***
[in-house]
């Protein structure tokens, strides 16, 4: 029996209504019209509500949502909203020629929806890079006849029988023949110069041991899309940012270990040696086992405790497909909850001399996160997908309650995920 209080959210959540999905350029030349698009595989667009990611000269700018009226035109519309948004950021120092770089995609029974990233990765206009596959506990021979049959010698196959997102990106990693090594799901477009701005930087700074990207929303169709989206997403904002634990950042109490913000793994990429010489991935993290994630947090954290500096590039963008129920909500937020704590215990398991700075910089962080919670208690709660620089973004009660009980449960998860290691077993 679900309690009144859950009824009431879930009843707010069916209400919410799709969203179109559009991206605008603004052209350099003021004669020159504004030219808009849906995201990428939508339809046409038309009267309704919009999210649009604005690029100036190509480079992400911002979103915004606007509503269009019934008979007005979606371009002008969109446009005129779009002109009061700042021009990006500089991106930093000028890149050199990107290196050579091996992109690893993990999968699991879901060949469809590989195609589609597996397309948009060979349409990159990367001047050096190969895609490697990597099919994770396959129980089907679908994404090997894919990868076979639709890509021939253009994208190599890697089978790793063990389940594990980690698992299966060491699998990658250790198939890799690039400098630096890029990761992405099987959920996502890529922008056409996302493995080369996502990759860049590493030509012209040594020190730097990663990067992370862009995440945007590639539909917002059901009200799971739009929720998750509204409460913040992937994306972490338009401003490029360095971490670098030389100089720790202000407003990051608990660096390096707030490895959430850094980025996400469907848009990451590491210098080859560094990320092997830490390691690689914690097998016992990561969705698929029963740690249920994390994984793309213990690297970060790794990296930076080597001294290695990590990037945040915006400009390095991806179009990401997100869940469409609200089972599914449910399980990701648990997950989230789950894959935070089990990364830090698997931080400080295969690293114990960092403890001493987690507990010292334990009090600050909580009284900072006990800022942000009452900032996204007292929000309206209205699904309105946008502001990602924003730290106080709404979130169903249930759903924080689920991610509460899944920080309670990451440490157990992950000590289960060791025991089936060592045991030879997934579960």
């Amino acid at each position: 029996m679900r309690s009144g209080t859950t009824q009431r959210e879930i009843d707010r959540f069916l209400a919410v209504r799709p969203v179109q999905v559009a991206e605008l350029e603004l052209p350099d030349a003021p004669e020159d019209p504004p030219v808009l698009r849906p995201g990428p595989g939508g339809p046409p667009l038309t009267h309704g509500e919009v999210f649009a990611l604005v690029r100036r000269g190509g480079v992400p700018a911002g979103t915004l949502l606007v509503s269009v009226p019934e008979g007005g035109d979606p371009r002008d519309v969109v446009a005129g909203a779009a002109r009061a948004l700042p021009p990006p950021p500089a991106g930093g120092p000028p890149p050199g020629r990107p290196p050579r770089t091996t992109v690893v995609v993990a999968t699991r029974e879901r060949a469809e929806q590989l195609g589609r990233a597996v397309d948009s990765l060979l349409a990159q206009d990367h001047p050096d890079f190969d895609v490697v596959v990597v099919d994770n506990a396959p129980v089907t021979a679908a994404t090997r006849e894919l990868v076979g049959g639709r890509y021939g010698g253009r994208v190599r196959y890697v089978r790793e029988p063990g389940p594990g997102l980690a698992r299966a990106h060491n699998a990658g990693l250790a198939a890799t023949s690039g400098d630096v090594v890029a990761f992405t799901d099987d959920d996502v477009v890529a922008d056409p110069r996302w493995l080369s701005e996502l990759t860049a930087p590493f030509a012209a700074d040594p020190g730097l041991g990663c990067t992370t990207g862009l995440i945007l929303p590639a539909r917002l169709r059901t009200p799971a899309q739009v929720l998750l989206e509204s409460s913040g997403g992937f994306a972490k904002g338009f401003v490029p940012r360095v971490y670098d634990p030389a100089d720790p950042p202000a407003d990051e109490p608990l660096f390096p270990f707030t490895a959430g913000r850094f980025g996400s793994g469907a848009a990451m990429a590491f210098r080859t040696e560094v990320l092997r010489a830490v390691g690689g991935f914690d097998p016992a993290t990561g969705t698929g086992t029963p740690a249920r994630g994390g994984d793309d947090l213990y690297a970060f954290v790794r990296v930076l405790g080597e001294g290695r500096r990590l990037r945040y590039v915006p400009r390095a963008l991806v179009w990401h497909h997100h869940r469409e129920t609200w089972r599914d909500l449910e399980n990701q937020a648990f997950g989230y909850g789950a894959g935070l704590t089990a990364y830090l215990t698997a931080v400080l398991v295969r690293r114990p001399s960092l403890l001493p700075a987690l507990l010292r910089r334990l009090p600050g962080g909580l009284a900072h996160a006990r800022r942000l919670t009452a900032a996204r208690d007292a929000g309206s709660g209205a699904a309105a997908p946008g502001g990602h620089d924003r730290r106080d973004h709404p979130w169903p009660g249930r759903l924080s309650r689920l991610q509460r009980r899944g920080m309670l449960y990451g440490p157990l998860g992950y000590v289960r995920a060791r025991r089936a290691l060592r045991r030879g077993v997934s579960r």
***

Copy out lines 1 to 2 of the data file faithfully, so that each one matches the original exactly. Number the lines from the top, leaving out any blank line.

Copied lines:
[in-house]
């Protein structure tokens, strides 16, 4: 029996209504019209509500949502909203020629929806890079006849029988023949110069041991899309940012270990040696086992405790497909909850001399996160997908309650995920 209080959210959540999905350029030349698009595989667009990611000269700018009226035109519309948004950021120092770089995609029974990233990765206009596959506990021979049959010698196959997102990106990693090594799901477009701005930087700074990207929303169709989206997403904002634990950042109490913000793994990429010489991935993290994630947090954290500096590039963008129920909500937020704590215990398991700075910089962080919670208690709660620089973004009660009980449960998860290691077993 679900309690009144859950009824009431879930009843707010069916209400919410799709969203179109559009991206605008603004052209350099003021004669020159504004030219808009849906995201990428939508339809046409038309009267309704919009999210649009604005690029100036190509480079992400911002979103915004606007509503269009019934008979007005979606371009002008969109446009005129779009002109009061700042021009990006500089991106930093000028890149050199990107290196050579091996992109690893993990999968699991879901060949469809590989195609589609597996397309948009060979349409990159990367001047050096190969895609490697990597099919994770396959129980089907679908994404090997894919990868076979639709890509021939253009994208190599890697089978790793063990389940594990980690698992299966060491699998990658250790198939890799690039400098630096890029990761992405099987959920996502890529922008056409996302493995080369996502990759860049590493030509012209040594020190730097990663990067992370862009995440945007590639539909917002059901009200799971739009929720998750509204409460913040992937994306972490338009401003490029360095971490670098030389100089720790202000407003990051608990660096390096707030490895959430850094980025996400469907848009990451590491210098080859560094990320092997830490390691690689914690097998016992990561969705698929029963740690249920994390994984793309213990690297970060790794990296930076080597001294290695990590990037945040915006400009390095991806179009990401997100869940469409609200089972599914449910399980990701648990997950989230789950894959935070089990990364830090698997931080400080295969690293114990960092403890001493987690507990010292334990009090600050909580009284900072006990800022942000009452900032996204007292929000309206209205699904309105946008502001990602924003730290106080709404979130169903249930759903924080689920991610509460899944920080309670990451440490157990992950000590289960060791025991089936060592045991030879997934579960």